While Jordan Hicks and KJ Osborn, two players who will be free agents in 2020, might be of use to a team in need of depth, the prices at the deadline last year indicate that only players who can compete for a Pro Bowl will be able to return with draft capital that could impact the future.
Prominent defensive back Roquan Smith was selected in the second and fifth rounds by Baltimore, edge rusher Bradley Chubb was selected in the first and fourth rounds by Miami, and TJ Hockenson was selected in the second and third rounds by Minnesota.

A performance like Hunter’s could have an effect on the 2024 draft, as the Vikings might need to trade up for a quarterback.
With no contract in place past this season, Kirk Cousins is free to choose from among the many predicted first-round picks as part of the team’s “competitive rebuild.”.

The roster still needs work, even if a quarterback isn’t acquired with a trade up that costs a hefty pick.
It would be logical for them to search for two edge rushers, a linebacker, support in the secondary, and interior offensive line personnel during the upcoming offseason.
Whether they select a quarterback in the first round or not, those positions still need to be filled going forward.
All other picks would be bonuses to cover those spots if they decide to take a quarterback.

Hunter’s production may warrant the team trying to sign him to an extension after the season as opposed to trading him for draft picks, but it doesn’t appear likely that he will be willing to sign or that they think taking a chance on his potential future output is a smart move after years of kicking the can down the road with his contract.

It’s a challenging role for a squad going through change.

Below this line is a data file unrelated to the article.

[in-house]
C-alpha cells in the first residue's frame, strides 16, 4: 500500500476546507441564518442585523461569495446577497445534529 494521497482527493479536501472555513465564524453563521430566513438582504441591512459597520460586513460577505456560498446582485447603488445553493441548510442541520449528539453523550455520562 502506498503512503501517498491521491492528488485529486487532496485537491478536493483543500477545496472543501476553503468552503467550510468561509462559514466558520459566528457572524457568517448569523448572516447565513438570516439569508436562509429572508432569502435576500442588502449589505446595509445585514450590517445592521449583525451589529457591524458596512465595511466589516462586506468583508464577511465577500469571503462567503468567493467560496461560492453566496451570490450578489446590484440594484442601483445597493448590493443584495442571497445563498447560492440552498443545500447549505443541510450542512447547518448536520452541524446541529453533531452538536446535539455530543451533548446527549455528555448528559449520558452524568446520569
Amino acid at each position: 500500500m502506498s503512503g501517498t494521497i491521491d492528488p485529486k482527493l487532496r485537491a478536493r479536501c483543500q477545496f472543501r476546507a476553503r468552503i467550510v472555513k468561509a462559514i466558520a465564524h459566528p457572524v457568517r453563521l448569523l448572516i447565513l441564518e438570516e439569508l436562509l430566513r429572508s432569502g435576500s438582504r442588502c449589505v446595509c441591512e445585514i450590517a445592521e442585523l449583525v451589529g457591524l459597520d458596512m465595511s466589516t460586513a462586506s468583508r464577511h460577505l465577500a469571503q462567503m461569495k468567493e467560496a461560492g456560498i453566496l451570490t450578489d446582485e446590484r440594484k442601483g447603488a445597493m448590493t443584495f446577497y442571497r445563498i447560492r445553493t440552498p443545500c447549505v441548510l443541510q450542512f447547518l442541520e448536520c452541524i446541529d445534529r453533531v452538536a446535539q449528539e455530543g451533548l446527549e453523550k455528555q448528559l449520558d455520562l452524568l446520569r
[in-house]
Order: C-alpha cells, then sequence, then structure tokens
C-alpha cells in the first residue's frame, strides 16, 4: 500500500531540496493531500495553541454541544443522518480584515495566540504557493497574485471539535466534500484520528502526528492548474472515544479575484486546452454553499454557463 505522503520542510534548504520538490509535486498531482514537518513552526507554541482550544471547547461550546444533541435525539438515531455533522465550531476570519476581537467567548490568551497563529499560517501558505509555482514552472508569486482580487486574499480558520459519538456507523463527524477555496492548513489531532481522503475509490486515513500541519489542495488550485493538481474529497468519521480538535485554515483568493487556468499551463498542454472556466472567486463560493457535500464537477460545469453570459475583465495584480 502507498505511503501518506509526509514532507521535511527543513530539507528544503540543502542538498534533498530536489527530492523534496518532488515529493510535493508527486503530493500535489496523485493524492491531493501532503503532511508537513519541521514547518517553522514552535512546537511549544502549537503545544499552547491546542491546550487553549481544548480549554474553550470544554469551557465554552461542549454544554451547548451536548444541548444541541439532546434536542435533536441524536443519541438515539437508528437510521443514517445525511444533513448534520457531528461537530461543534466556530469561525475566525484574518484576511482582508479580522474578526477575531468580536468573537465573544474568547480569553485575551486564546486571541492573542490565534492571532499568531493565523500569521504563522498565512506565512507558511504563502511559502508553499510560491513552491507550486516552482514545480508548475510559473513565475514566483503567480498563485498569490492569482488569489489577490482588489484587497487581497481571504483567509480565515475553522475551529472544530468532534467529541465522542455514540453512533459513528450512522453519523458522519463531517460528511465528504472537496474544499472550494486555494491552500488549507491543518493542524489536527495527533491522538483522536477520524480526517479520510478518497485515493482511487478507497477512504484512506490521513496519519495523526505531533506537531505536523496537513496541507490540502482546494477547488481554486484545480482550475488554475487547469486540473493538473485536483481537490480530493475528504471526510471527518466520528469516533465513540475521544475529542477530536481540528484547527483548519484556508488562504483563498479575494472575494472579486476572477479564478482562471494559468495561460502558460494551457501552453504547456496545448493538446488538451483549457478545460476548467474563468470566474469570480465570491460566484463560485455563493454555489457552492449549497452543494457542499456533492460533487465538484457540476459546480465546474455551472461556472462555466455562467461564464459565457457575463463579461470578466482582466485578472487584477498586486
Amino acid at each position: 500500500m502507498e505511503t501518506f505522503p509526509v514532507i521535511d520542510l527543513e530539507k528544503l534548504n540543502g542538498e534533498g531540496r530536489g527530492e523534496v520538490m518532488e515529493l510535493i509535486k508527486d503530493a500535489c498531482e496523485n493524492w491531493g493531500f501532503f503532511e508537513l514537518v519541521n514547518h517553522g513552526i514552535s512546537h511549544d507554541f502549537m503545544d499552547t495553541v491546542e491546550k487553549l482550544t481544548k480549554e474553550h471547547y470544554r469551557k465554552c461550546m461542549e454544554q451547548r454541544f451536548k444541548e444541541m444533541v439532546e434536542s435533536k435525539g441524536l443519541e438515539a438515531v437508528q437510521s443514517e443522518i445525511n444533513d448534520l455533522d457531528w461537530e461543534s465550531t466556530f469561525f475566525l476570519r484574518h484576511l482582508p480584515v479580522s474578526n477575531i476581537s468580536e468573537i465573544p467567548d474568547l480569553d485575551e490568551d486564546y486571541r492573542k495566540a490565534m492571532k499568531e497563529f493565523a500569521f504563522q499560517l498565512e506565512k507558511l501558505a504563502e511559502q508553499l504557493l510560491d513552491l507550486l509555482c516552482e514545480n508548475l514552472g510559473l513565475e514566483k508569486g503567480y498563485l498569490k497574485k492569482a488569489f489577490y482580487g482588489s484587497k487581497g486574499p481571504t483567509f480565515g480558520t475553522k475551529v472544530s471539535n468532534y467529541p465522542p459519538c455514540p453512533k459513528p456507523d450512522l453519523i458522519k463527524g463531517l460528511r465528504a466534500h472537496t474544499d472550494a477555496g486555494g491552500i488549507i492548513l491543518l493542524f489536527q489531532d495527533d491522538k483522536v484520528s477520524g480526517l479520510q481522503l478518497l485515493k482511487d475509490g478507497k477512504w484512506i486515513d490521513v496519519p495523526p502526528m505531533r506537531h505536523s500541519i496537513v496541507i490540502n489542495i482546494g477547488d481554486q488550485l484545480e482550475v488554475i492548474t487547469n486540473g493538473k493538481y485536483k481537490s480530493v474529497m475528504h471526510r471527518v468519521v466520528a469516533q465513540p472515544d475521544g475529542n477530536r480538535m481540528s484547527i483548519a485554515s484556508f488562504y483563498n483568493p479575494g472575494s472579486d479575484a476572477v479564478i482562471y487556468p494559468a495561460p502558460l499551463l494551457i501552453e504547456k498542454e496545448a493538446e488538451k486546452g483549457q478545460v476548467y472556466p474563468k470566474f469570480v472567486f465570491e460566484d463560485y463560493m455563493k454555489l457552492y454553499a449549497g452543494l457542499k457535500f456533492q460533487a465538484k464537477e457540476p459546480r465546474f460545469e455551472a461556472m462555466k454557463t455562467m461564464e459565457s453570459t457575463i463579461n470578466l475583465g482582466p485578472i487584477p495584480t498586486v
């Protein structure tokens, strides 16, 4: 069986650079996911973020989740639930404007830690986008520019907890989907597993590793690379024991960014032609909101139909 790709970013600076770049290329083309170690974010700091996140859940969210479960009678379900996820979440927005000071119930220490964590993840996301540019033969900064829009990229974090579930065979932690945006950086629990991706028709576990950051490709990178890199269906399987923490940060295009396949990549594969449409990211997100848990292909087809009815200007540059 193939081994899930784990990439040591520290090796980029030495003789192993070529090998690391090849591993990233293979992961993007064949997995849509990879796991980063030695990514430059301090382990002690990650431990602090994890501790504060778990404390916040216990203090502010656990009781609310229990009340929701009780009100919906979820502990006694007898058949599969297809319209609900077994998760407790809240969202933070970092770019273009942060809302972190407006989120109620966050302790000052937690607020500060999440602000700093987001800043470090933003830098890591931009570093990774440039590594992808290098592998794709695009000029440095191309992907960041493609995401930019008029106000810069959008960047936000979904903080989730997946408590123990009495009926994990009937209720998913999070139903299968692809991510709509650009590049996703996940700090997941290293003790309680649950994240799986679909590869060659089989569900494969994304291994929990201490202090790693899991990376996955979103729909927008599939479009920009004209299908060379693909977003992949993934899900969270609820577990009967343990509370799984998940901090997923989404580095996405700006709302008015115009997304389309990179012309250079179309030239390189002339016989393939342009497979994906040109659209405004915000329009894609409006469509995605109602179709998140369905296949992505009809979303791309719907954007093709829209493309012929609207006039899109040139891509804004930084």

Some evidence suggests the Vikings are stronger than their record: Aaron Schatz, the creator of DVOA, tweeted that through six weeks of the previous season, their team was comparable to the 5-1 squad.
With Justin Jefferson back, it’s not out of the question that the always inconsistent Cousins will find his game and lead the Vikings back into the lead with a string of victories in November.

Even if we set aside the narrative surrounding Jefferson’s potential contract, trading Hunter at 3-5 might have felt to the owners and head coach like giving up on the season when there was still more than half the season left and, with the defense finally clicking, the best football was possibly still to come.

The DVOA statistics, which indicate that they have an 84 percent chance of failing to make the comeback, would support the trade option, but the team’s desire to make the playoffs again, their upcoming schedule, and their faith in Hunter could persuade them to hold onto him.

Either 2-0 or 0-2 are the two possible outcomes in which the choice could be made for them and internal arguments could be avoided.

In a field of mediocre teams vying for spots in the playoffs, the Vikings’ chances of making it would be considerably higher than 16 percent if they defeated the 49ers and Packers and went on to finish 4-4.
This is especially true given the spectacular victory over San Francisco.
The time to raise the white flag would come if they dropped both games, putting their chances of making the playoffs at practically zero at 2–6.

If they are in a position to trade, it will have been a part of the larger plan that appeared to be decided upon before the season began.
Otherwise, it indicates that either they decided to defy the playoff odds and the “competitive rebuild,” or something extraordinary occurred on the field in the following two games.
It will be interesting to observe that dynamic.